The kids felt it too. Amanda could repeat her words perfectly with the same tone. And I resented the joylessness of my option, stick it out. I would do it. I didn’t like where we were headed. But I would be a martyr if called for.
My facebook post didn’t allow me to add more characters. But there is an Option Two: Change the way you see.
When you have tried digging yourself out of a hole that only got deeper with each shovel full change seems, well, pretty darn impossible. I know that feeling! We tried some digging with counselling. It helped some. But we found ourselves back in the hole again. Bouts of anger still flared, yes, less and less, but still some scary moments. Distance between us, like a phlegmatic sea and its uneven rhythms, increased and decreased and increased again. It’s hard to change.
But not impossible.
You may be reading this and asking for the key to, “How did you change?” Yes, the key. More like hours of honestly looking at ourselves and then hours looking for the good in each other. Hours of being miserable and not wanting to repeat that. And one of the turning points, a key, was to go way back, try and graciously remember the initial attraction, those things that captured us in love’s grasp in the first place. When we never wanted to escape.
Those attractive things hadn’t disappeared completely. Our skin, of course, wasn’t as vibrantly taut and our hair began to thin and grey, but we were still essentially the same inside. We were different versions of the same. It was hidden for a long time from our eyes under expectation, resentment and indifference, but it could be resurrected! Our keen eyesight for the negative caused us blindness for too long. We dealt with the resentment and the anger and the indifference and stubborn selfishness. Slowly we rediscovered the beauty of each other. It rekindled a joy. This sounds simple. It is. But it’s not easy. And it took us a lot of time.
So my short little Facebook post was not so much prompted by preparing to officiate at a marriage as my wife suggested. I was thinking about some couples I know going through staggering storms. I stand with you and the many couples who wonder if it is possible for two people in our day and age to stay together until ‘death do us part.‘ I’d like to shout to you and them, “We made it through many storms, you can too!” Hope you can find some honesty and hope for you in this blog.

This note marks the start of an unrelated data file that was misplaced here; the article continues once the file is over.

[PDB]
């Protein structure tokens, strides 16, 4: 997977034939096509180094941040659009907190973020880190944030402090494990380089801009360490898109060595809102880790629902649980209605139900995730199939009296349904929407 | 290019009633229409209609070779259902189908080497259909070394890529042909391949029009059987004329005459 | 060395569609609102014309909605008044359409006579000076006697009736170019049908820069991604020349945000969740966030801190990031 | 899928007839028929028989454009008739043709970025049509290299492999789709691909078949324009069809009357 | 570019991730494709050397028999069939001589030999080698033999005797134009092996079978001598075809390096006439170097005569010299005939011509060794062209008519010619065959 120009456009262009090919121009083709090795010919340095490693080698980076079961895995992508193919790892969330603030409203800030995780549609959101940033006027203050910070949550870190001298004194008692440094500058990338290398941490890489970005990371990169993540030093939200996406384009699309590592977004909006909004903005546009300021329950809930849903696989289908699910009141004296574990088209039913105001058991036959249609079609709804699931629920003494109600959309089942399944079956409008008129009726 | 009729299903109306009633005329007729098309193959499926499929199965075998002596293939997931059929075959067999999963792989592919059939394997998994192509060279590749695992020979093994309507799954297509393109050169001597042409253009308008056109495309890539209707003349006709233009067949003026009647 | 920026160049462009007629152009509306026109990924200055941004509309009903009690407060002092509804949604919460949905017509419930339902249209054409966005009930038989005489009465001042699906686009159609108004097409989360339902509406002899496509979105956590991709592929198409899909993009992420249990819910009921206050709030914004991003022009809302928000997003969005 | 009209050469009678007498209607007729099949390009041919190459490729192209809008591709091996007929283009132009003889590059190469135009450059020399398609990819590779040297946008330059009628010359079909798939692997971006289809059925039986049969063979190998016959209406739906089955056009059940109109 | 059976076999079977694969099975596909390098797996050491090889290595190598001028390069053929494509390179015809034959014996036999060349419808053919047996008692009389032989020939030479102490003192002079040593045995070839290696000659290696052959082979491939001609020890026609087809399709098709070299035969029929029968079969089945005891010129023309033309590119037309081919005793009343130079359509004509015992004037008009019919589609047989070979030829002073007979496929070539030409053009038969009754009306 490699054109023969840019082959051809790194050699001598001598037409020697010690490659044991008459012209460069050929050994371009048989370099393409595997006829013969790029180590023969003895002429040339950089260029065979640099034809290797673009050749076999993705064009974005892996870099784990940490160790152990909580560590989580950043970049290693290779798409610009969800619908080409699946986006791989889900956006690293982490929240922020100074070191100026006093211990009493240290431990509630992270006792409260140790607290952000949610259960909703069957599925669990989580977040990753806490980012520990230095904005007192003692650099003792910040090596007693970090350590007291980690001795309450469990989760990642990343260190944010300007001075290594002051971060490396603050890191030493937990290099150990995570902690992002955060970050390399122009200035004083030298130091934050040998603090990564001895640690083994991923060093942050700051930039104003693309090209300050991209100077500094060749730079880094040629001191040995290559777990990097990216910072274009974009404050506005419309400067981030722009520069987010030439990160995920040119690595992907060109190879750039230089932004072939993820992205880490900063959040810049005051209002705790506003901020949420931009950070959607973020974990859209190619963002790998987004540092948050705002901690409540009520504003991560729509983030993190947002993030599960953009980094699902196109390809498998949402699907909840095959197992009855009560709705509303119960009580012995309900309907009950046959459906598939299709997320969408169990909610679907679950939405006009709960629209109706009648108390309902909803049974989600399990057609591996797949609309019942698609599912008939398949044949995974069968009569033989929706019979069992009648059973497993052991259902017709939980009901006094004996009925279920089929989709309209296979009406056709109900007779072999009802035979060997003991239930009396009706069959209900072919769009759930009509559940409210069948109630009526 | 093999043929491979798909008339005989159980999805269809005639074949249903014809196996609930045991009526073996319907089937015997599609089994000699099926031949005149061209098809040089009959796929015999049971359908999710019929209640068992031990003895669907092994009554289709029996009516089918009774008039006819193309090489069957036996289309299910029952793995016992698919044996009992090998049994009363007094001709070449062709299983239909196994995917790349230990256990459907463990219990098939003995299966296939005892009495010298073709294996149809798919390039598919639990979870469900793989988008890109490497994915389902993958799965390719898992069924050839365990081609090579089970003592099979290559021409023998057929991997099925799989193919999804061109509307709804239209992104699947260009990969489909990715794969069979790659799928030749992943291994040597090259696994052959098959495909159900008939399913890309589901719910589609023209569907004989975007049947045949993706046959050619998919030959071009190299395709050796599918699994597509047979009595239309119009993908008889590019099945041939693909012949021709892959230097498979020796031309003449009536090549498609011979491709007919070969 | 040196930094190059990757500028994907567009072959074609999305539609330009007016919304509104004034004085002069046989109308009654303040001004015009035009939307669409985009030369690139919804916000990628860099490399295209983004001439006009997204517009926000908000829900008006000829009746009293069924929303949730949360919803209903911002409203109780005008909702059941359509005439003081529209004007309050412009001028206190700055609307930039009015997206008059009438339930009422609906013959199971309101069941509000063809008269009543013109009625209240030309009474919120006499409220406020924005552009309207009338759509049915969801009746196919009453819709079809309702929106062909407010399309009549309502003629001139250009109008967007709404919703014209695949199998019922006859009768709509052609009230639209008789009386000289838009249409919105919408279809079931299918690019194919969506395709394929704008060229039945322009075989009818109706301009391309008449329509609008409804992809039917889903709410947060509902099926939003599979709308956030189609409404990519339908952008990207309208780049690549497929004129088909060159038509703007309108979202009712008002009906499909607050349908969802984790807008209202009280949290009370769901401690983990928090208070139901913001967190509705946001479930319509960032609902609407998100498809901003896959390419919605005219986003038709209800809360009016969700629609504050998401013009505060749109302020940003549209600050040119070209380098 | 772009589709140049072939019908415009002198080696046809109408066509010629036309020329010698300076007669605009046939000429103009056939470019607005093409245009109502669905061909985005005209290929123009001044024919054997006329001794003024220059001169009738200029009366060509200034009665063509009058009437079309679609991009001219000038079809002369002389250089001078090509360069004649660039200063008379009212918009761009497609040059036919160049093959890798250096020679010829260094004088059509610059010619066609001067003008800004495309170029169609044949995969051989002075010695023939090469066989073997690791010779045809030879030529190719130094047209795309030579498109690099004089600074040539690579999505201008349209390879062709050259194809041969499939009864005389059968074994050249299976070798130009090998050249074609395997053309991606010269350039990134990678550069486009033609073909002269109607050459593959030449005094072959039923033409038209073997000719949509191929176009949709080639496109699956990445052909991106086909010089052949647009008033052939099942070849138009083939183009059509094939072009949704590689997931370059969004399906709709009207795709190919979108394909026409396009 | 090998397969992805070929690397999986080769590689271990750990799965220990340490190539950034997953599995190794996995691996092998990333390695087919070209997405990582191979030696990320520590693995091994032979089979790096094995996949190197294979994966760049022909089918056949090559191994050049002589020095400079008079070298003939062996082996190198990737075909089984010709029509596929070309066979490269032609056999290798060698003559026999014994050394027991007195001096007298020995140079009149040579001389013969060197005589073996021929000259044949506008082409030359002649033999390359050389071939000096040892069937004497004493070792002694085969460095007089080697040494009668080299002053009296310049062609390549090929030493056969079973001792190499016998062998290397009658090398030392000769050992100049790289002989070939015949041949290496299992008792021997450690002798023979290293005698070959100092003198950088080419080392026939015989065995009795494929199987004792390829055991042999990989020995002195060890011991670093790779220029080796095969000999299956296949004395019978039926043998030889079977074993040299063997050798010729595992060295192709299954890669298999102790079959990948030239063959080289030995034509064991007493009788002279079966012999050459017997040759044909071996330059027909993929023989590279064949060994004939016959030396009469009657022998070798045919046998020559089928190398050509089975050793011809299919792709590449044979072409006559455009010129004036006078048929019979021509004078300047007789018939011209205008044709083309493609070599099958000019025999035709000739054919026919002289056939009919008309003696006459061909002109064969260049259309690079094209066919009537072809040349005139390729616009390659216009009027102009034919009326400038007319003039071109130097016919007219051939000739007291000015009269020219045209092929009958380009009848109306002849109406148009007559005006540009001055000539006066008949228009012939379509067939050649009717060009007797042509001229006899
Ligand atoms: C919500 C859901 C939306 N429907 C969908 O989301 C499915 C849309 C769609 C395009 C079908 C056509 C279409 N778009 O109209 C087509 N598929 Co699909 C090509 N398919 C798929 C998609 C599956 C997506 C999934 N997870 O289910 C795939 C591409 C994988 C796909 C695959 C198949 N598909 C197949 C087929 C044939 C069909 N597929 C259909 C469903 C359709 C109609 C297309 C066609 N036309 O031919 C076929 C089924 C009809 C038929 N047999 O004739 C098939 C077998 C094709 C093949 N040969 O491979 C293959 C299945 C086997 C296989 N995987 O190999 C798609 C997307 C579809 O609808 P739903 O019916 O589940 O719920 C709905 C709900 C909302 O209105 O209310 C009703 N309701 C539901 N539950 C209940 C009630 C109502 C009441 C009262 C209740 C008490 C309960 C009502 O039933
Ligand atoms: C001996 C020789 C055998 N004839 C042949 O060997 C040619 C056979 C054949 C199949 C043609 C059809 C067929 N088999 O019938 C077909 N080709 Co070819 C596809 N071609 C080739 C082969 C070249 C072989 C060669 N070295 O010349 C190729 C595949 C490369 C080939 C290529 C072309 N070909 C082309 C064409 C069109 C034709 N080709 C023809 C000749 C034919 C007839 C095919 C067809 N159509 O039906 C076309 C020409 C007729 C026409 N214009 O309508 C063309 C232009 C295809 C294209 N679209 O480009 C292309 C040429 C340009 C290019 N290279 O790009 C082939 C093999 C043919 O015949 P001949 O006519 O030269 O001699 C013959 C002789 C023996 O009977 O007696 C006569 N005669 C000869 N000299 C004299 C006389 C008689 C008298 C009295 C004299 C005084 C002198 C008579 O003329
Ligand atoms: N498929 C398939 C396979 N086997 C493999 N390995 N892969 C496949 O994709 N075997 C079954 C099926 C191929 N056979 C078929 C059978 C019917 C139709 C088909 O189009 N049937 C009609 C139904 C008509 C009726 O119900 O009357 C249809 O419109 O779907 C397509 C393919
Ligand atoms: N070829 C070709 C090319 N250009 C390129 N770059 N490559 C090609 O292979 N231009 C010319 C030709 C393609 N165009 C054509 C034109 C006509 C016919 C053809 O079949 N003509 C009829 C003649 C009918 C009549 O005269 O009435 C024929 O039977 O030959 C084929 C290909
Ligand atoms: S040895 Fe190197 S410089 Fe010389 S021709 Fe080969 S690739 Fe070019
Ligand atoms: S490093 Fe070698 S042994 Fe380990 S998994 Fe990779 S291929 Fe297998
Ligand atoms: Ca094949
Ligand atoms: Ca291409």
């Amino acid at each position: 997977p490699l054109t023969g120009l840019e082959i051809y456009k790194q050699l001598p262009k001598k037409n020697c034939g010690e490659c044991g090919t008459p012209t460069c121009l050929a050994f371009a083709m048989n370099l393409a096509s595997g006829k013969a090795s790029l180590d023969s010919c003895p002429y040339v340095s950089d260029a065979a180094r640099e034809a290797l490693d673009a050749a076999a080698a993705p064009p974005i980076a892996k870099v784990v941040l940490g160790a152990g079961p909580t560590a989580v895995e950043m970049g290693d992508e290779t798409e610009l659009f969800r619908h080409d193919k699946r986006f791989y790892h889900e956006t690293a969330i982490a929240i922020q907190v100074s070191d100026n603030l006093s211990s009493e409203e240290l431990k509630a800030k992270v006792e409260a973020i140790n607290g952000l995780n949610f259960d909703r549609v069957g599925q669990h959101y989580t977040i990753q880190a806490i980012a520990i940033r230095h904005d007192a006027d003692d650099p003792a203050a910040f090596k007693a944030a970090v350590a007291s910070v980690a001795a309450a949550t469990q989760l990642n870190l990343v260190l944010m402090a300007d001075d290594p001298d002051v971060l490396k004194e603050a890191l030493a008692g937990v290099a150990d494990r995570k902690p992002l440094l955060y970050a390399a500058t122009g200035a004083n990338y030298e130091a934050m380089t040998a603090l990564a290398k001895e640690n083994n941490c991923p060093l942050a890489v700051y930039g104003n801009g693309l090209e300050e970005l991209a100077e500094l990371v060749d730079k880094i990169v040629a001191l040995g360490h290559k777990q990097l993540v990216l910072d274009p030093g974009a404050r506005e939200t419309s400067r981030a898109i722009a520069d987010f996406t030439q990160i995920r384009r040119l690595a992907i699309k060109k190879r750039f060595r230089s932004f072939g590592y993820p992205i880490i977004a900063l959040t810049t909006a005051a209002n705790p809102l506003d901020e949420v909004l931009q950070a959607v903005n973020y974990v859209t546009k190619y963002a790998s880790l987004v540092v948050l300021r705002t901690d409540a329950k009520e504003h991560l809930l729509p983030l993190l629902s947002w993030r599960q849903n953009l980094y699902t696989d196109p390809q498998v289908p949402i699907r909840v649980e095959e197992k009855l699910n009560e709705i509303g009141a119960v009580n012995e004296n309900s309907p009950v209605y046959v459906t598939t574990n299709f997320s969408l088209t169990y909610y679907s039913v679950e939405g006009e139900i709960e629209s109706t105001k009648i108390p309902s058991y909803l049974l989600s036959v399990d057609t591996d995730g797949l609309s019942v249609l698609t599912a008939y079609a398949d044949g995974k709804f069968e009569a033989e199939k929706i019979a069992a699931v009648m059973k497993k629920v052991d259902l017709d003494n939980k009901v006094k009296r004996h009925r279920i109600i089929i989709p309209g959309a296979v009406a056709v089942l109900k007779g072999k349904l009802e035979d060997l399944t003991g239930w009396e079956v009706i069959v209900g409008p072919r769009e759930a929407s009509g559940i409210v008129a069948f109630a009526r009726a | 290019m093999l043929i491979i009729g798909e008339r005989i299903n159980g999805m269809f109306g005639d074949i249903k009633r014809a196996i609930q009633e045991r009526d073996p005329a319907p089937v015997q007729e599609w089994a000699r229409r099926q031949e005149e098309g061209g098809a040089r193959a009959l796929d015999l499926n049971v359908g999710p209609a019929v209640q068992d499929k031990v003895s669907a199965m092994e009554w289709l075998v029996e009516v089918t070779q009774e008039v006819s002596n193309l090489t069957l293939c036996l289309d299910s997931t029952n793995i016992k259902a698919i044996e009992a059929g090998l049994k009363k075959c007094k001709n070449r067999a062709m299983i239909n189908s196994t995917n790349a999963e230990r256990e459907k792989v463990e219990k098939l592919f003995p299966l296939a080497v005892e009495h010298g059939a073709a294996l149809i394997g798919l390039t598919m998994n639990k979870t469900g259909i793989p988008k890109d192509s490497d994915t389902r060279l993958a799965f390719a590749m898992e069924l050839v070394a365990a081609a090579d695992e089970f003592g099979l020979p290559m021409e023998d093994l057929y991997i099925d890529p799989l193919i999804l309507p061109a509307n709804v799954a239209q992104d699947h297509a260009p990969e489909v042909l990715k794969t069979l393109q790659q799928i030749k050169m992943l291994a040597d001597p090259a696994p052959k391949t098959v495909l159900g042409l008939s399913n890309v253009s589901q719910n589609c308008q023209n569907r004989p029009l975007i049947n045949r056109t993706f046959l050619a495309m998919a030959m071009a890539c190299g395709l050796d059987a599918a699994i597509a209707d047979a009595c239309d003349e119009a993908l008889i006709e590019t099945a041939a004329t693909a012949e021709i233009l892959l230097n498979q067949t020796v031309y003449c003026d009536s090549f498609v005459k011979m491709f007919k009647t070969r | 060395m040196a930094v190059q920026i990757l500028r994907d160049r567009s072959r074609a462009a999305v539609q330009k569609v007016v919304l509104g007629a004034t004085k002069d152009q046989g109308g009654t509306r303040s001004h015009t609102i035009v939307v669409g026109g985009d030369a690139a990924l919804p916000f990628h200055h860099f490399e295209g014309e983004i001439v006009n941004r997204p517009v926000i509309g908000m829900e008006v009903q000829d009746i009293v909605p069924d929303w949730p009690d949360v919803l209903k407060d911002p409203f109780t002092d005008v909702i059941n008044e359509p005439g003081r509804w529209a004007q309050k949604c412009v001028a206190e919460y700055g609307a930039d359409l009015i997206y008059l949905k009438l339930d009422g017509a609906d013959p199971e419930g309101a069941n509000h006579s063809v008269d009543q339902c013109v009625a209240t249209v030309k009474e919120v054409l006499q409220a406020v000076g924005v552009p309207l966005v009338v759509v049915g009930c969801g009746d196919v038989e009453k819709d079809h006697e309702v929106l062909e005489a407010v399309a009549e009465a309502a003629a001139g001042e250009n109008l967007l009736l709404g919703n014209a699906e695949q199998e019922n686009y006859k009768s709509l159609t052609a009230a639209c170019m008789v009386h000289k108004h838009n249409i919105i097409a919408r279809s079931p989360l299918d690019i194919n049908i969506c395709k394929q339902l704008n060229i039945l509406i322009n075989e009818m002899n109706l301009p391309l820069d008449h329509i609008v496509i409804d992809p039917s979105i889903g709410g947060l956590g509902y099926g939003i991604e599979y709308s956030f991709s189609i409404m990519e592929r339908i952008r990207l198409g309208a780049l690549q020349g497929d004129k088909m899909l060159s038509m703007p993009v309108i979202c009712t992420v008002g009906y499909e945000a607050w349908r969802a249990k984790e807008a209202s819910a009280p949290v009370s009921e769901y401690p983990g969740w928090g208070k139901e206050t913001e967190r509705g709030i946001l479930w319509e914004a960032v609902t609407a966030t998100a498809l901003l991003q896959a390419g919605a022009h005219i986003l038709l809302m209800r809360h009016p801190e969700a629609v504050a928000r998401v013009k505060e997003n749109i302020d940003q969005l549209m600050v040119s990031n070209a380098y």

Some of you cannot turn the page. “It is finished” is written on your marital story. There are probably good reasons for that. For Patricia and I, we are glad that we are still writing chapters as a couple. We had to learn to move past the flaw seeking and look again at what made us fall in love in the first place. We had to forgive and then bury the awful, and learn from the lean years so we could again be that couple that laughs, talks about everything and nothing, and loves into the sunset.
I was at the gym yesterday and a couple of the guys, one older and one younger than me, were chatting about marriage. The younger guy was complaining about not getting to the gym more often because of being married now. The older fellow, divorced, said he didn’t have that problem anymore. The younger guy said he realized love is like caffein, at first it is strong and then the effects dissipates. The older guy just said life is so much easier for him to have a girlfriend. You know, friends with benefits. As I am listening I felt like it was time to give my take on this subject. I said in french, “Guys, my story is completely different, mind if if I share it?” They said, “Bien sûr.”
So I began surprising myself with how much passion was coming from my lips. I spoke these words a little louder than I hoped, “I was married at twenty years of age and still am, and, may I add, with the same woman. Has it been hard at times? You bet! In fact, excruciatingly difficult at times.” I think I repeated the french word ‘difficile’ a couple of times! “But now we are in our 35th year and I can tell you we are glad we withstood the storms. I am not wanting to make either of you feel anything negative or guilty about your story, but I just needed to tell you that there are alternative stories to the all too common one of marital breakup. It is possible to work out the most difficult of relationships when both sides are willing.”
It got a little quiet. And I’m not sure if my story accomplished anything positive. I just wish there were more stories like mine. I am sure there are many waiting to be told, maybe yours! Maybe more marriages could be rescued and more would persevere through those times that are ‘difficile,’ if we just weren’t so afraid to actually tell them.